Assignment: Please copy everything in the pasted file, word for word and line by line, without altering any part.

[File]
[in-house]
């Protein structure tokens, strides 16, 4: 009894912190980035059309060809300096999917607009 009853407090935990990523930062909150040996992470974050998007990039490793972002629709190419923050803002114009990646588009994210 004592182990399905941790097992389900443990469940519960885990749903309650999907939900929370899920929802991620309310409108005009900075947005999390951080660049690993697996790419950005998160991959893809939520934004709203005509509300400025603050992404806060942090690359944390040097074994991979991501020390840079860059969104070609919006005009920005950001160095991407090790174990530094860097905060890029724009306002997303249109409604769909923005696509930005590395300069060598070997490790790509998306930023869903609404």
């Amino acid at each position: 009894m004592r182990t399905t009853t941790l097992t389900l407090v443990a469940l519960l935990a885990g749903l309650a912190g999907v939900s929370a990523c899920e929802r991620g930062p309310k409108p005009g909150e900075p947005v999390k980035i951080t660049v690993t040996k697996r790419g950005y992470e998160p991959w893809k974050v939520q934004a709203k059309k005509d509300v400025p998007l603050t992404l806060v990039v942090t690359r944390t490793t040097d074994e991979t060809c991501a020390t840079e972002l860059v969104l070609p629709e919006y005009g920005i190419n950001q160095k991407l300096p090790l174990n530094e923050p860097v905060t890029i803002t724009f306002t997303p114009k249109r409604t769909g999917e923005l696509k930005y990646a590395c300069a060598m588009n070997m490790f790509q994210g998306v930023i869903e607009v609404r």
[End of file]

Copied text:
[in-house]
């Protein structure tokens, strides 16, 4: 009894912190980035059309060809300096999917607009 009853407090935990990523930062909150040996992470974050998007990039490793972002629709190419923050803002114009990646588009994210 004592182990399905941790097992389900443990469940519960885990749903309650999907939900929370899920929802991620309310409108005009900075947005999390951080660049690993697996790419950005998160991959893809939520934004709203005509509300400025603050992404806060942090690359944390040097074994991979991501020390840079860059969104070609919006005009920005950001160095991407090790174990530094860097905060890029724009306002997303249109409604769909923005696509930005590395300069060598070997490790790509998306930023869903609404």
């Amino acid at each position: 009894m004592r182990t399905t009853t941790l097992t389900l407090v443990a469940l519960l935990a885990g749903l309650a912190g999907v939900s929370a990523c899920e929802r991620g930062p309310k409108p005009g909150e900075p947005v999390k980035i951080t660049v690993t040996k697996r790419g950005y992470e998160p991959w893809k974050v939520q934004a709203k059309k005509d509300v400025p998007l603050t992404l806060v990039v942090t690359r944390t490793t040097d074994e991979t060809c991501a020390t840079e972002l860059v969104l070609p629709e919006y005009g920005i190419n950001q160095k991407l300096p090790l174990n530094e923050p860097v905060t890029i803002t724009f306002t997303p114009k249109r409604t769909g999917e923005l696509k930005y990646a590395c300069a060598m588009n070997m490790f790509q994210g998306v930023i869903e607009v609404r």